- Ron Johnson, Pastor
Thou Shalt Not Bite Thy Brother
Introduction: The purpose of this paper is to establish the conviction, from the Scriptures, that the popular practice of charging interest or usury to another person, made in the image of God, is not something that a confessing believer in the Lord Jesus Christ should do, if he desires to testify to the truth that loving God and his fellow man is more important to him than money. The author of this paper did not always hold to this Biblical position. He grew up believing, as the majority in the world, and sadly most in the visible church do today that charging or receiving interest or usury is not wrong but actually allowed and endorsed by God. However, as this paper will show, such a view is not supportable by the written Word of God, the Holy Bible regardless of how acceptable men, whether believer or non-believer, think it to be.
Part 1: Usury and Interest are Synonyms.
One of the first things that needs to be established is the meaning of the words usury and interest. For the purposes of this paper, as well as it being the conviction of the author, interest and usury mean the same thing. They are synonyms. The popular idea that usury is excessive interest is something that is imported into the discussions on this subject as a means to justify the practice of receiving interest. But there are no verses in Scripture that justify saying that usury is excessive interest. Since the Bible is its own dictionary, one should search the Scriptures to see if there is any passage that defines usury. There is such a passage. It is in the book of Nehemiah chapter 5 where Nehemiah rebukes his fellow countrymen because they are being unloving towards their brethren by charging them usury. In verse 10 he tells his fellow brethren to stop charging usury. Then at the end of verse 11 Nehemiah reveals the amount of usury that they were wrongly charging their brothers:
I likewise, and my brethren, and my servants, might exact of them money and corn: I pray you, let us leave off this usury. Restore, I pray you, to them, even this day, their lands, their vineyards, their oliveyards, and their houses, also the hundredth part of the money, and of the corn, the wine, and the oil, that ye exact of them. (Emphasis added)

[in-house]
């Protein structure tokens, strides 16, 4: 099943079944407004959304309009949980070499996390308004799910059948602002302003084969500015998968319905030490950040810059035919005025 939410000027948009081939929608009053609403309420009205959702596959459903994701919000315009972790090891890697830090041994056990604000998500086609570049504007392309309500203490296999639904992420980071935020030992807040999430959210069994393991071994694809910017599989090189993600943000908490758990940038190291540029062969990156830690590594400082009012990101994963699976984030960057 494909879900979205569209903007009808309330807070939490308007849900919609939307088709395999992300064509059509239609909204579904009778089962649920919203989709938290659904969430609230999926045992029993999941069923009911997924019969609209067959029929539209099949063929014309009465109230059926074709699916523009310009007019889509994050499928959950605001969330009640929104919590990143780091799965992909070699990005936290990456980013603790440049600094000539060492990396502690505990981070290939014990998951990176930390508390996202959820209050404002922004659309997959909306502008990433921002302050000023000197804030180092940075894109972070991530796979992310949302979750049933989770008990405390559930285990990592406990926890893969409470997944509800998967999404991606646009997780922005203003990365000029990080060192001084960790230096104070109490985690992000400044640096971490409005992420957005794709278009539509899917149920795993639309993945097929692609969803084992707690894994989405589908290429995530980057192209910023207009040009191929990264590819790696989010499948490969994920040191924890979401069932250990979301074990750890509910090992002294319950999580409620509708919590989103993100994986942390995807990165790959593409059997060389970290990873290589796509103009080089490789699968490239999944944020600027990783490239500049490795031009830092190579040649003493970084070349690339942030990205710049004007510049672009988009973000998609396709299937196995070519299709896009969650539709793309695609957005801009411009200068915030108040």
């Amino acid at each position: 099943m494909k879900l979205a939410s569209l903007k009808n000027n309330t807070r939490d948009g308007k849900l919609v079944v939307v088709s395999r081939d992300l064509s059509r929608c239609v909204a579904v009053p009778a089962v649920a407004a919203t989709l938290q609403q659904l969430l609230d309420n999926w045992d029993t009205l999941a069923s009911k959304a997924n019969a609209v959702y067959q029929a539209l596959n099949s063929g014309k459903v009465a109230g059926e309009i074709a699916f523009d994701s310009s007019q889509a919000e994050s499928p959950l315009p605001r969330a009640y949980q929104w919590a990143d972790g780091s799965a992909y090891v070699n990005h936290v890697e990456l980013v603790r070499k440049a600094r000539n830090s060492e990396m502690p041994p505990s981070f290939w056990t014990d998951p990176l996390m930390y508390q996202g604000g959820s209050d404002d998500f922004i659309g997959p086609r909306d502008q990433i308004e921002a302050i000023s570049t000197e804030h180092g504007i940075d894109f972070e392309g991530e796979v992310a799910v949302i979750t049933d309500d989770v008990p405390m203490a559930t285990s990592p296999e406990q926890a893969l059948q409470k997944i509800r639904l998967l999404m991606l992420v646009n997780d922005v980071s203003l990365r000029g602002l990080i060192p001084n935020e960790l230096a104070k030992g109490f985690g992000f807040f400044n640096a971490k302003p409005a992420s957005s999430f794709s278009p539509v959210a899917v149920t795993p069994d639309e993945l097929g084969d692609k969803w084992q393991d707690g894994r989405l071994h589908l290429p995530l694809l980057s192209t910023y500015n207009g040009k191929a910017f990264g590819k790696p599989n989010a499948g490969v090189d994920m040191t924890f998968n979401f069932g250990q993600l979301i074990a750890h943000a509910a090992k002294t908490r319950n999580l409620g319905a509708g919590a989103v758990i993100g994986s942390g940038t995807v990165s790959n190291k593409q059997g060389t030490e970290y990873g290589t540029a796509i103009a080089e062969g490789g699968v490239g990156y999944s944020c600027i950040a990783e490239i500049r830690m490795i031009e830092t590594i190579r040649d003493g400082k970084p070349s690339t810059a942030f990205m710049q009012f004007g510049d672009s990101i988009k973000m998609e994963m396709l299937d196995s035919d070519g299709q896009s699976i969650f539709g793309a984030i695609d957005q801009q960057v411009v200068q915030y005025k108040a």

Notice that Nehemiah is telling them to return the hundredth part that they were charging as usury. Therefore if one was looking for a Biblical definition of usury, it is 1%! I know of no one today that would see a 1% interest charge as being excessive. They would probably see it as a bargain! Therefore the idea that usury means excessive interest is not supportable by the Word of God. It is not hard to see 1% as being the smallest level of usury considered in ancient Israel as they most likely would not have dealt in fractions of percentages as is possible today with our “digital” money. This simply means that requiring repayment of any amount over what was originally loaned is usury.
Part 2: Usury or Interest is a Negative and Unloving Action
If one was to base his opinion on usury/interest from the teachings of the world, and the majority of the visible church today, it would be seen as a beneficial and even wise monetary practice. But that is only if you are on the receiving end of the usury. For little thought is given, by those receiving the usury, to the burden that it causes to those who are required to pay back more than what was originally loaned. Few who receive usury stop and think about how much longer it takes a student to repay a loan for his education, or a family to repay a mortgage, or the level of the usury that is consuming the taxes they pay. And it is a burden as seen by how the only other form of the word that is translated usury in the Old Testament has reference to the bite of a snake. It is not surprising that no one enjoys being charged interest just as no one enjoys being bitten by a snake. For example:
Genesis 49:17 Dan shall be a serpent by the way, an adder in the
path, that biteth the horse heels, so that his rider shall fall
backward. (Emphasis added)